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Nobel Laureate Jack Szostak on RNA Evolution, Drug Discovery Chemistry


March 13, 2013 | Jack Szostak has won the Lasker Award and the 2009 Nobel Prize, founded numerous biotech companies including Gilead and more recently Ra Pharmaceuticals, is a Howard Hughes Medical Institute investigator and runs a lab at Mass General Hospital that is an intellectual powerhouse in a broad range of areas from RNA biology to novel chemical structures.

And now he’s trying to out-evolve nature.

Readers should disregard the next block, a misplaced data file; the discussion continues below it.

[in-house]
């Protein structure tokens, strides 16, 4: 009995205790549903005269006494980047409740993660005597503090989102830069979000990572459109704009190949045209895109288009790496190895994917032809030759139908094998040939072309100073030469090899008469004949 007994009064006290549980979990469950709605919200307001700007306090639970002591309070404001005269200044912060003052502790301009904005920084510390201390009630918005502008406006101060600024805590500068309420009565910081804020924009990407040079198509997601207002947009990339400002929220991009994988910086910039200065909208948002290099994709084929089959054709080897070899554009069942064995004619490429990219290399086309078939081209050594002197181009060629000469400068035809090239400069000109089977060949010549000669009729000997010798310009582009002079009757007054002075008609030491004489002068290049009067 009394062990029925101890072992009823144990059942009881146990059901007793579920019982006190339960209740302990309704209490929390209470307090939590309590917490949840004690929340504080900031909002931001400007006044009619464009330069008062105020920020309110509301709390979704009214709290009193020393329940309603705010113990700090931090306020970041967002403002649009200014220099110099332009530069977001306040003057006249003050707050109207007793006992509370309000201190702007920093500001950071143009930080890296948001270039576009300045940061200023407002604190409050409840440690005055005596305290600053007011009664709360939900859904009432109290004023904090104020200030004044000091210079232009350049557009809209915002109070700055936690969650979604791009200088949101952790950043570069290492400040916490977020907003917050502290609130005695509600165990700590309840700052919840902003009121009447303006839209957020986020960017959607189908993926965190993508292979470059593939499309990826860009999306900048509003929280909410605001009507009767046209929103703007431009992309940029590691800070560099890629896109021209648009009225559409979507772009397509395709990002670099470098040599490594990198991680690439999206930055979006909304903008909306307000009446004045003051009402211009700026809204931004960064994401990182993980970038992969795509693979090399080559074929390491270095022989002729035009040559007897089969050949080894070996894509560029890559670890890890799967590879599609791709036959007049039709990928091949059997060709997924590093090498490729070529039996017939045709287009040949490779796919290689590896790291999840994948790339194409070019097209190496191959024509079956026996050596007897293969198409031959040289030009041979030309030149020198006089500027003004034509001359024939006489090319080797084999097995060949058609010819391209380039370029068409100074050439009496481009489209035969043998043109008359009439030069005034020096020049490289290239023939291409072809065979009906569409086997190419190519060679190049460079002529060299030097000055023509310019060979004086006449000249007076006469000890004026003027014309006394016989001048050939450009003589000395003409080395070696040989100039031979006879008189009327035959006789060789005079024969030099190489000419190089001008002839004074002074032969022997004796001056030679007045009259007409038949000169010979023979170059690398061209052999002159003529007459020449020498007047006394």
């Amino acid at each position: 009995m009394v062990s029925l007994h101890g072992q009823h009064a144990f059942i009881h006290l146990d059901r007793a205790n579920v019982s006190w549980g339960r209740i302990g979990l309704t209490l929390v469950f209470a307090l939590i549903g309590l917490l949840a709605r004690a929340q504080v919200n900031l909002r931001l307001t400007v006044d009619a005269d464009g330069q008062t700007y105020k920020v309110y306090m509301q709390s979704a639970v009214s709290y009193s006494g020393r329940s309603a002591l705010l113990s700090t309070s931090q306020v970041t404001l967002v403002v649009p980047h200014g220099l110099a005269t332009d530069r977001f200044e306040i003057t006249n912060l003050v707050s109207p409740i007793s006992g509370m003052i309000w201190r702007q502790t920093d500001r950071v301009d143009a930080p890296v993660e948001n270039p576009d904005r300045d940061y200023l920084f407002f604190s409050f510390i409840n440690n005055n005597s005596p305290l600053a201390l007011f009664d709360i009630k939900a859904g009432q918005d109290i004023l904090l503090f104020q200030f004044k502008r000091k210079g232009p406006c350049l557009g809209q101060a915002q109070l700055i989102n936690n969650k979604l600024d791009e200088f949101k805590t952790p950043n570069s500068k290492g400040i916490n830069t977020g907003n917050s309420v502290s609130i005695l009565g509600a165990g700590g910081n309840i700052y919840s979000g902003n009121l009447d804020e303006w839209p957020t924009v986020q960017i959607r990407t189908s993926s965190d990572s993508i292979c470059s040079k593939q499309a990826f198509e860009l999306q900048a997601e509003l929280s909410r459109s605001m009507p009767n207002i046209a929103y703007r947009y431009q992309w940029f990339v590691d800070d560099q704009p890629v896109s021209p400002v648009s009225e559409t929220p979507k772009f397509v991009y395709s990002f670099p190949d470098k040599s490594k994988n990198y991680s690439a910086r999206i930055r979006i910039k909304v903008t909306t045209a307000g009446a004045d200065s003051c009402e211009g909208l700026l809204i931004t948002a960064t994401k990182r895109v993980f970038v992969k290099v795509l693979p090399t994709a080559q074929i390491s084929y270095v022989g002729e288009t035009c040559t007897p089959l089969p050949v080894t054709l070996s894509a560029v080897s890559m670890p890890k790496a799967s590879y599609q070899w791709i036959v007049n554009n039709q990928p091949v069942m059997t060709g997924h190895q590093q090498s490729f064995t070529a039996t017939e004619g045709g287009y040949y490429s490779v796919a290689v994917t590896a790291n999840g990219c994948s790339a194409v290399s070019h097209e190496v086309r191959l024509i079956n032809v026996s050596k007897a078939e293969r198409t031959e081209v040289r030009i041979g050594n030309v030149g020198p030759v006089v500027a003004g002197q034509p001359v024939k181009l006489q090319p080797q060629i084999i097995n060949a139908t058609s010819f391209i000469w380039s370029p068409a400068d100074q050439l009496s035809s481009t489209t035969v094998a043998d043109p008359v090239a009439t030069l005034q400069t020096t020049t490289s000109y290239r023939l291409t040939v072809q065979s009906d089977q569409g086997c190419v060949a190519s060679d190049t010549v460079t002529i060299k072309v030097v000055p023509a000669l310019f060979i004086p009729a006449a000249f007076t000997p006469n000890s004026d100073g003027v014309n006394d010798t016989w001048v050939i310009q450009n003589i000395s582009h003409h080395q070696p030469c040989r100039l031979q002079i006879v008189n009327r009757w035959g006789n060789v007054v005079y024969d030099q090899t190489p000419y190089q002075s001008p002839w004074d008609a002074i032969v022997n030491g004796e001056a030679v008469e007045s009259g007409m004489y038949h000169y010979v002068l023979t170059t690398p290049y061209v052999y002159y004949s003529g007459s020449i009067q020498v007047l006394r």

Szostak will be keynoting CHI’s Drug Discovery Chemistry conference in San Diego in April. In this video interview with Bio-IT World editor Kevin Davies, Szostak discusses his current research interests and entrepreneurial endeavors.

“For a long time we’ve had an interest in using the principles of evolution to find new, interesting molecules,” Szostack tells Davies. “What we’re trying to do is basically use evolutionary technology combined with chemistry to make very large populations of [cyclic peptides], and see if we can actually do a little better than nature.”

Watch the video.

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